Wednesday, April 10 If you know your way around jazz in the District, you’ve probably encountered Brad Linde. He is the co-leader and (usually) the baritone saxophonist in the Bohemian Caverns Jazz Orchestra. He plays the other saxophones in his other ensembles: Team Players, Dix Out, Third Wheel, the Brad Linde Nonet and Quintet, and…well, he plays the saxophone in most of his other ensembles. Then comes Linde’s Therapy Band, in which the reed man takes up the piano instead. It’s rather an experiment, but then the Therapy Band is rather an experimental ensemble. The trio features bassist Mark Lysher and drummer Jeff Cosgrove, two of the region’s most accomplished and inspired abstract jazz artists. (Cosgrove just released an album with pianist Matthew Shipp, for example.) In other words, don’t expect the conventionally orchestrated piano trio to do conventional piano trio things. (But then, with these cats at the helm, would you want them to anyway?) Brad Linde’s Therapy Band performs at 8 and 10 p.m. at Twins Jazz, 1344 U Street NW. $10.
Friday, April 12 It’s hard to believe that it’s been nearly seven years since Brent Birckhead made the plunge. The alto saxophonist and composer is a Baltimore native and was a fixture of the D.C. jazz scene for nearly a decade, studying at Howard University and then building his artistic profile in the clubs and other gigs around town. (He was, among other things, the founding lead alto for the Bohemian Caverns Jazz Orchestra.) Birckhead cut quite a figure, winning awards from DownBeat and Washington City Paper with his burning yet lyrical sound and rich harmonies, enough so that his 2012 move to New York was an inevitable action. His hard work since then has paid off in his hard-hitting debut album Birckhead (Revive Music), which dropped in February and infuses straightahead, swinging post-bop jazz with R&B, soul, and a hell of a charge of funk. Birckhead will be the subject of the saxophonist’s CD release concert—and indeed his first performance back home with the words “recording artist” beside his name on the bill. Brent Birckhead performs at 7:30 p.m. at Sotto, 1610 Fourteenth Street NW (Downstairs). $20.
Saturday, April 13 Centennials are increasingly piling up for totemic musicians of the golden age of modern jazz. Among the most famous (if least “modern,” so to speak) is the great pianist and vocalist Nat “King” Cole. Let’s not ding him too heavily for not being a bebopper or even always a jazz musician. Most of us know at least some of his repertoire, if only his posthumous duet with his (now also deceased) daughter Natalie. That repertoire itself deserves to be celebrated, as does the irresistible smooth style in which Cole delivered it. Who in the DMV is more up to such a task than the wonderful pianist Mark G. Meadows? He’s taken a turn into musical revue lately, performing the music of Jelly Roll Morton and Fats Waller on theatrical stages around town, as well as leading his five piece band The Movement on local bandstands (where he plays and sings his original tunes and arrangements). Now Cole takes his turn with the Meadows treatment, in a performance that is called (of course) “Unforgettable.” Mark G. Meadows performs at 8 p.m. at Black Rock Center for the Arts, 12901 Town Commons Drive in Germantown. $25-$45.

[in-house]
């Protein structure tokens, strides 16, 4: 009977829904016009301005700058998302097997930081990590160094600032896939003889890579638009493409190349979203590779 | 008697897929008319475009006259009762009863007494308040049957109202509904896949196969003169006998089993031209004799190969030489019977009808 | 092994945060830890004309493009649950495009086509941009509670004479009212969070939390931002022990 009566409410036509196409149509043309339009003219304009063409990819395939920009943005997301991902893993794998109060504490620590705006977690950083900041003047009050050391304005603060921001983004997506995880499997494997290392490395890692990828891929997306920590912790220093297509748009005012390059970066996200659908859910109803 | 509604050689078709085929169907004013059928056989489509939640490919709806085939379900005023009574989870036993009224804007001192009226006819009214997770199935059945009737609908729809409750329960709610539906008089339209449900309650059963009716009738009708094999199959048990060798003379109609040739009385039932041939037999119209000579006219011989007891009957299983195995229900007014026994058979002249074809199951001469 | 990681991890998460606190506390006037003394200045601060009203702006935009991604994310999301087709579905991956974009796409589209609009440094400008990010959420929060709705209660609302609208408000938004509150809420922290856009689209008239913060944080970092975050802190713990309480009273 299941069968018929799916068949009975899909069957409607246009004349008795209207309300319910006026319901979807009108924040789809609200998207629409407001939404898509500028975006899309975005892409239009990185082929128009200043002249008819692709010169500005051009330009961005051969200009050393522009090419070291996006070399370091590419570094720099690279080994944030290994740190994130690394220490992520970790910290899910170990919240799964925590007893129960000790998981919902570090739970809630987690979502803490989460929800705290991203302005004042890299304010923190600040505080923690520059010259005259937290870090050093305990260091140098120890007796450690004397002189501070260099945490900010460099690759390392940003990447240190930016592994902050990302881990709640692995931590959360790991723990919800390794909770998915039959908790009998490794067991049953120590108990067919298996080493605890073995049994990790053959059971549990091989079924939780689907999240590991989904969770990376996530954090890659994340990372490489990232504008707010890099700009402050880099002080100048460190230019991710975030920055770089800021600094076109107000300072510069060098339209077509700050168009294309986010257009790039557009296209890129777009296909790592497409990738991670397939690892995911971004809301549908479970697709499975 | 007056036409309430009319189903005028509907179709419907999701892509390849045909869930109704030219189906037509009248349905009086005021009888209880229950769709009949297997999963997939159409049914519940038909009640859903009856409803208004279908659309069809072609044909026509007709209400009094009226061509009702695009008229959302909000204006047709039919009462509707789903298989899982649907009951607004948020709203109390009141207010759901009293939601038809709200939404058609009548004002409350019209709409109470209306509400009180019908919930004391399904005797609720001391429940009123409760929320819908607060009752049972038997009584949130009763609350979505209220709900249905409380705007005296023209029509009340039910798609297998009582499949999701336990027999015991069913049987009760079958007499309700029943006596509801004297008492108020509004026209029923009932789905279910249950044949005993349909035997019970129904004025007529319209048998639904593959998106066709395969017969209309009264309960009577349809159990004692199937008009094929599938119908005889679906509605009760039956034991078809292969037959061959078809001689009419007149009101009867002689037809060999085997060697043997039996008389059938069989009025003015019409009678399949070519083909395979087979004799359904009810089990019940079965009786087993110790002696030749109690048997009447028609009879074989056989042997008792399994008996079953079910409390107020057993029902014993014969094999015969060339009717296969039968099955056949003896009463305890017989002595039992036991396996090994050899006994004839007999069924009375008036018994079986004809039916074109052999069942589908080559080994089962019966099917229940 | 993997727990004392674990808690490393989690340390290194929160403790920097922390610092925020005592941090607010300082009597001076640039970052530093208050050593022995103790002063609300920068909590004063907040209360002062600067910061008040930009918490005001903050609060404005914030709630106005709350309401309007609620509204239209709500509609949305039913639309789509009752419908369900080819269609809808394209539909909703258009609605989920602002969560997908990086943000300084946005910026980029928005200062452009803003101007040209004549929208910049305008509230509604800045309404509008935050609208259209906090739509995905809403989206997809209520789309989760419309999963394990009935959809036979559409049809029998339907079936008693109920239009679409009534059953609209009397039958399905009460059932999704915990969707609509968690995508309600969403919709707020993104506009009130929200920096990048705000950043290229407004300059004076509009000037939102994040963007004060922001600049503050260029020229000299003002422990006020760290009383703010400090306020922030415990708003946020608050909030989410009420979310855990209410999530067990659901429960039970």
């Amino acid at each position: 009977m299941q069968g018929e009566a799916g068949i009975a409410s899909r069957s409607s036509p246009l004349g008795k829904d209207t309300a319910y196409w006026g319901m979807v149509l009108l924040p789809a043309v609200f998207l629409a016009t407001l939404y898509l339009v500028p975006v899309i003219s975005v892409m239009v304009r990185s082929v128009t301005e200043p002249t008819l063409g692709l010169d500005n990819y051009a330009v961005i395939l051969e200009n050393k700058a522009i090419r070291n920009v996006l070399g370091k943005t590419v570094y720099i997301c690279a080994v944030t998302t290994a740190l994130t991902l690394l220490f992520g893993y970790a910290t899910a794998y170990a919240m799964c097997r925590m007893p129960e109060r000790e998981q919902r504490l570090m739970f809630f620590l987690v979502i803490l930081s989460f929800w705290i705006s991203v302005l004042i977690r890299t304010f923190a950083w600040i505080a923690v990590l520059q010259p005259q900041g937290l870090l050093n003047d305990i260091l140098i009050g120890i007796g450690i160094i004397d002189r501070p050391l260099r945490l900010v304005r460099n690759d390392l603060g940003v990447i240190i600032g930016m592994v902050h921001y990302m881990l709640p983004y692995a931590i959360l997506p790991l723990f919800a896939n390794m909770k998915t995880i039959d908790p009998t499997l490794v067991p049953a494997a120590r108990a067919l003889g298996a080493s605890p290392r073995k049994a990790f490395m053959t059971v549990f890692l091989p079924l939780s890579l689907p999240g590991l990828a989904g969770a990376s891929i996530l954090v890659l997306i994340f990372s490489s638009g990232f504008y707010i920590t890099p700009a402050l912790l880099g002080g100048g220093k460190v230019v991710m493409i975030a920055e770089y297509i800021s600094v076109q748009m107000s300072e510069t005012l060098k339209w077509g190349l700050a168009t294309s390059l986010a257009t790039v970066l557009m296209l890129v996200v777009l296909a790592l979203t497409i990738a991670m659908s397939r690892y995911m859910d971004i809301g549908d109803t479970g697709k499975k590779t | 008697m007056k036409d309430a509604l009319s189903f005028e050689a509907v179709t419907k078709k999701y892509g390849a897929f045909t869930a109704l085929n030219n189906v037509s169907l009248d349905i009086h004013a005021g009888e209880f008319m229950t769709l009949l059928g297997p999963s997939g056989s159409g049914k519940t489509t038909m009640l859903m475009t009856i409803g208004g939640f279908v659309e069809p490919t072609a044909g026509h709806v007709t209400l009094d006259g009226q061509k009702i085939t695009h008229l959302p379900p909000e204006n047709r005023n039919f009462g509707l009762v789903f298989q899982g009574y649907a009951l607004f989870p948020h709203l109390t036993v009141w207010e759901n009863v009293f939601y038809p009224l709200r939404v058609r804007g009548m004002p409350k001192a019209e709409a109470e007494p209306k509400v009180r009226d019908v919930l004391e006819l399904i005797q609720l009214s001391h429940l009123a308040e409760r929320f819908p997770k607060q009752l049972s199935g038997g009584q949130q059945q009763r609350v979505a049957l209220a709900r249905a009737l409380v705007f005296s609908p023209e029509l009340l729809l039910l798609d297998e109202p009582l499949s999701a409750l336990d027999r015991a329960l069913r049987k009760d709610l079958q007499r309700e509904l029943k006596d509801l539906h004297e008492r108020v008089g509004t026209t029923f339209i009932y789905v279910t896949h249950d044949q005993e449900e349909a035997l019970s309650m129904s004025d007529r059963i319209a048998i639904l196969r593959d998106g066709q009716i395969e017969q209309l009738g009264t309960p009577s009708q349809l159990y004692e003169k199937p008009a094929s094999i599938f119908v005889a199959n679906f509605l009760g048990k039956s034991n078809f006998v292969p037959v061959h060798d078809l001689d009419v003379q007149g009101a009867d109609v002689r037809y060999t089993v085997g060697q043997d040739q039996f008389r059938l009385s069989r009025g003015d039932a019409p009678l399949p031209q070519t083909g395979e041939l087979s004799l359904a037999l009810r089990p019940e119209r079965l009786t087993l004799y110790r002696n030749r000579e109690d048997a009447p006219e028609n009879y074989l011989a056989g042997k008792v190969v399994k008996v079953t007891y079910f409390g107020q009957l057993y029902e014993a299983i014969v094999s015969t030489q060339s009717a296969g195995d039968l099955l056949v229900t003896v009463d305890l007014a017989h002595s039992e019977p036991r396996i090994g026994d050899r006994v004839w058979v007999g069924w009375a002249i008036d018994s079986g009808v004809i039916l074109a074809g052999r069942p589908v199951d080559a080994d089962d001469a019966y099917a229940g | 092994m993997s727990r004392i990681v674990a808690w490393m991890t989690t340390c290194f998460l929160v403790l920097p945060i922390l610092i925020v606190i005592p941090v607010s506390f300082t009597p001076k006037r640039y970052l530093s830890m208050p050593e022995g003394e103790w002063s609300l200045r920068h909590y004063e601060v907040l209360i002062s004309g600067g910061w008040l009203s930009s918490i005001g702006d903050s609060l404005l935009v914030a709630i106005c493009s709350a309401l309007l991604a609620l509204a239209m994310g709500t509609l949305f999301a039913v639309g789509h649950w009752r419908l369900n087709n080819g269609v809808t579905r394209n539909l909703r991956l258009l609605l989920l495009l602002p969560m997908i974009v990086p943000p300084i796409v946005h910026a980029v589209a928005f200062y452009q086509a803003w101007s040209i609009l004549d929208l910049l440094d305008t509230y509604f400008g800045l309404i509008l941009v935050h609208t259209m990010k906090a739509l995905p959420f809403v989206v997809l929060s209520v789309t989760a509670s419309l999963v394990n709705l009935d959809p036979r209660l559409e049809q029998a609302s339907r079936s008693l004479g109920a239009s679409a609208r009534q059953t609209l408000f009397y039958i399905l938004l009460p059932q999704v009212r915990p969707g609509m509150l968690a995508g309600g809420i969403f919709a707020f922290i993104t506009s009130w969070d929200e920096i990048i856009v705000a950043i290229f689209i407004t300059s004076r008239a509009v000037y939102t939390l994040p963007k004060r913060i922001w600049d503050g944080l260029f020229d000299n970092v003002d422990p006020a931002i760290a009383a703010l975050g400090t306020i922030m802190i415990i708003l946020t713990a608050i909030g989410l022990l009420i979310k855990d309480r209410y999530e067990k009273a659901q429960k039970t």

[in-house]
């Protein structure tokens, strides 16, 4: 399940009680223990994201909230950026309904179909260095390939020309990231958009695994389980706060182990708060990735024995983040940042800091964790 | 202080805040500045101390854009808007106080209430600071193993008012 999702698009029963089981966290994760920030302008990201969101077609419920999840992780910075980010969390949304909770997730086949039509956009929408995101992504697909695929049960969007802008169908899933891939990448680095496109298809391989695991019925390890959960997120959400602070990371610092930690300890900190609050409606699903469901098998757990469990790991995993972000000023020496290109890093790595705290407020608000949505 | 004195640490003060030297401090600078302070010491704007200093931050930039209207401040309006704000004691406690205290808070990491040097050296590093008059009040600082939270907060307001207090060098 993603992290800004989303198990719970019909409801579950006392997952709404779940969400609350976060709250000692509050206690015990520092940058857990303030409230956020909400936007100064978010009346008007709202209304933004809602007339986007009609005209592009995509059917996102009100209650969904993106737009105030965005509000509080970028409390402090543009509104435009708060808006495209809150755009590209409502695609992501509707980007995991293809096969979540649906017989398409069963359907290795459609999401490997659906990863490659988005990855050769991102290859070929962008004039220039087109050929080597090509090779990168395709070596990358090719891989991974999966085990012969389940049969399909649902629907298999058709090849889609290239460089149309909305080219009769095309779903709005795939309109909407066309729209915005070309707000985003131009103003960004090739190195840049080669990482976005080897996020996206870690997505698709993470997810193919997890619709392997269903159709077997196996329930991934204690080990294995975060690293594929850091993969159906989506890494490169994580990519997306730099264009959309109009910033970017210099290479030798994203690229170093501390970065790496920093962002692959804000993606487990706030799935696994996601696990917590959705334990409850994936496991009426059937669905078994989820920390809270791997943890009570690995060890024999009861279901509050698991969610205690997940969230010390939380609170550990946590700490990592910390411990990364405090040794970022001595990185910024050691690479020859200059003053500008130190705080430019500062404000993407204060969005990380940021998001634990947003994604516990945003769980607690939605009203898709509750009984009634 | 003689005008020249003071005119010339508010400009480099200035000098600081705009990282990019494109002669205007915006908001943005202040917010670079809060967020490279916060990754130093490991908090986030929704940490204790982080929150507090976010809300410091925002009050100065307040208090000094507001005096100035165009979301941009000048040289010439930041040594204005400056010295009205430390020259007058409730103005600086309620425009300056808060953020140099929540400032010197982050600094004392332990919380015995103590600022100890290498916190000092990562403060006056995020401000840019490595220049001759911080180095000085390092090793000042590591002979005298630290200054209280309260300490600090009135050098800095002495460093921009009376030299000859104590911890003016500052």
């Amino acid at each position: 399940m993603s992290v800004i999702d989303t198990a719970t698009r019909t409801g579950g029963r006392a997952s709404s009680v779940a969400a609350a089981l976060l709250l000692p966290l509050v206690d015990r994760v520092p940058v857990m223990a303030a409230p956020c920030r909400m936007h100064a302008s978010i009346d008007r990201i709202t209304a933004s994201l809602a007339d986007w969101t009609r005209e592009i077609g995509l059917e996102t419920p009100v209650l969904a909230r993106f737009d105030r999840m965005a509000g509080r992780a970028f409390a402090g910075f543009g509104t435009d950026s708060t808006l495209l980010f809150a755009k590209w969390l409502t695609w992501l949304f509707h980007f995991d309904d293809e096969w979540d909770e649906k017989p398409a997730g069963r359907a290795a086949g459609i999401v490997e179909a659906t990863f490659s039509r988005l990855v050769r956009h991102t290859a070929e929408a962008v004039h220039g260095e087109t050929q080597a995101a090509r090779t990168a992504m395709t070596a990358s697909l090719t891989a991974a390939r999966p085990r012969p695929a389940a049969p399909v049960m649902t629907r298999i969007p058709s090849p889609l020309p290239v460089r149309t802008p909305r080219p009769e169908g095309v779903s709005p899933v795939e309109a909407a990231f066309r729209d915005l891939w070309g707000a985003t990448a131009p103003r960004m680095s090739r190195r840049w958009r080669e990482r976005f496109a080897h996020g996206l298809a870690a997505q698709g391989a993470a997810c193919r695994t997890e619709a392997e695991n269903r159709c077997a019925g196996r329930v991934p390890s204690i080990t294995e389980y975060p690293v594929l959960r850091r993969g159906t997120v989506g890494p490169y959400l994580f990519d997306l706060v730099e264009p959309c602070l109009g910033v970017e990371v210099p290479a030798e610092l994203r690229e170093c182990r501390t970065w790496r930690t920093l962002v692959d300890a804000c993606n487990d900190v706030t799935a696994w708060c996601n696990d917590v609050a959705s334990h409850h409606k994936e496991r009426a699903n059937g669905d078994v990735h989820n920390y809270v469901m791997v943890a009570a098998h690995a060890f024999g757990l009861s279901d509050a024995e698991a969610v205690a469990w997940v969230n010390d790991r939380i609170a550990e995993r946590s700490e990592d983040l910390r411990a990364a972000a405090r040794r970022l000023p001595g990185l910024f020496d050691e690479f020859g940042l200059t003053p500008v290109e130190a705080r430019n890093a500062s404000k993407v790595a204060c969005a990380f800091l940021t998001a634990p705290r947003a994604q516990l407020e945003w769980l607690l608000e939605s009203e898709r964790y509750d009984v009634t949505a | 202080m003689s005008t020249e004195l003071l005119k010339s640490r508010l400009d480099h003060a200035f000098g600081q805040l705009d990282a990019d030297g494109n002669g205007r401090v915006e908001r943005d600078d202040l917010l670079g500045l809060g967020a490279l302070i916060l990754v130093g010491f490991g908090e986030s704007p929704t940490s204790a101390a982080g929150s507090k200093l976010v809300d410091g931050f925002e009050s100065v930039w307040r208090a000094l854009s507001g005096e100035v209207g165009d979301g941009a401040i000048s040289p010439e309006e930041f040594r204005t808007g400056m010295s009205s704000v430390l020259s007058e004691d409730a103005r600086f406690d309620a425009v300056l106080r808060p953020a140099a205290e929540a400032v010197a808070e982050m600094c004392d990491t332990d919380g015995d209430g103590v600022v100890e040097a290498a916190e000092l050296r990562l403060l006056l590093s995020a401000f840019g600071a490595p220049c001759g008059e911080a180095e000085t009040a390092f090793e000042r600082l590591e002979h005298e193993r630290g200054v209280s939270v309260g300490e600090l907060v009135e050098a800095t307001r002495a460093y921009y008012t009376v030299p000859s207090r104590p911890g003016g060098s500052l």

Sunday, April 14 The best album of 2018 largely flew under the radar. Here Today, by the vocalist Alicia Hall Moran (wife of pianist and Kennedy Center artistic director for jazz Jason Moran), was nothing like any of us have ever heard. It was an amalgamation of opera (in which Moran has her training), jazz, deep soul and African American folk music. That is also the foundation of the Morans’ collaboration at the Kennedy Center, a program called Two Wings: The Music of Black America in Migration. It’s a meditation on America’s Great Migration, fifty years after the fact, and it includes spirituals like the titular “Two Wings” (which Alicia performed onHere Today), the stride piano masterpiece “Carolina Shout,” and original pieces. They are performed not only by the married pianist and vocalist but with the help of the Imani Winds quintet, the brass band Sweet Heaven Kings, and vocalists Lawrence Brownlee and Smokie Norful. It’s rich in promises of original, ambitious music that—like Moran’s album—is unlike what you’ve heard before. Two Wings: The Music of Black America in Migration begins at 8 p.m. at the Kennedy Center’s Eisenhower Theater, 2700 F Street NW. $29-$6
Michael J. West
Michael J. West is a freelance writer, editor, and jazz journalist who has been covering the Washington, D.C. jazz scene since 2009. He spends most days either hunkered down in the clubs or in his very big headphones. He lives in Washington with his wife and two children.
When D.C. venues were ready to reopen after COVID-19, indie pop duo GLOSSER was ready to perform. The two, Riley Fanning and Corbin Sheehan, formed the band pre-COVID out of a shared aesthetic vision and passion for music storytelling.
Their first album *DOWNER* was released in January 2023, however they have decided to release a [__deluxe version__](https://open.spotify.com/album/0KLORhtj3ohV4FtbdjoKu5?si=iNZX9fiZSm2M6V8pRdBkow) exactly one year later containing four new tracks – two remixes, a reimagined song, and a cover – that they are hoping will give it a second life and allow them to continue performing around the area.
The band explains that they have spent many shows opening for touring bands that traveled through D.C. “We made music and then venues started to open again,” Sheehan says. Rather than having the “typical grungy” D.C. band experience, they uniquely went straight to club shows.
Alchemical Records is a Washington, D.C. based music publication. We cover the Washington, D.C., Baltimore and Richmond, VA metro area music scenes, including band interviews, articles about your favorite musicians, new music and concert dates.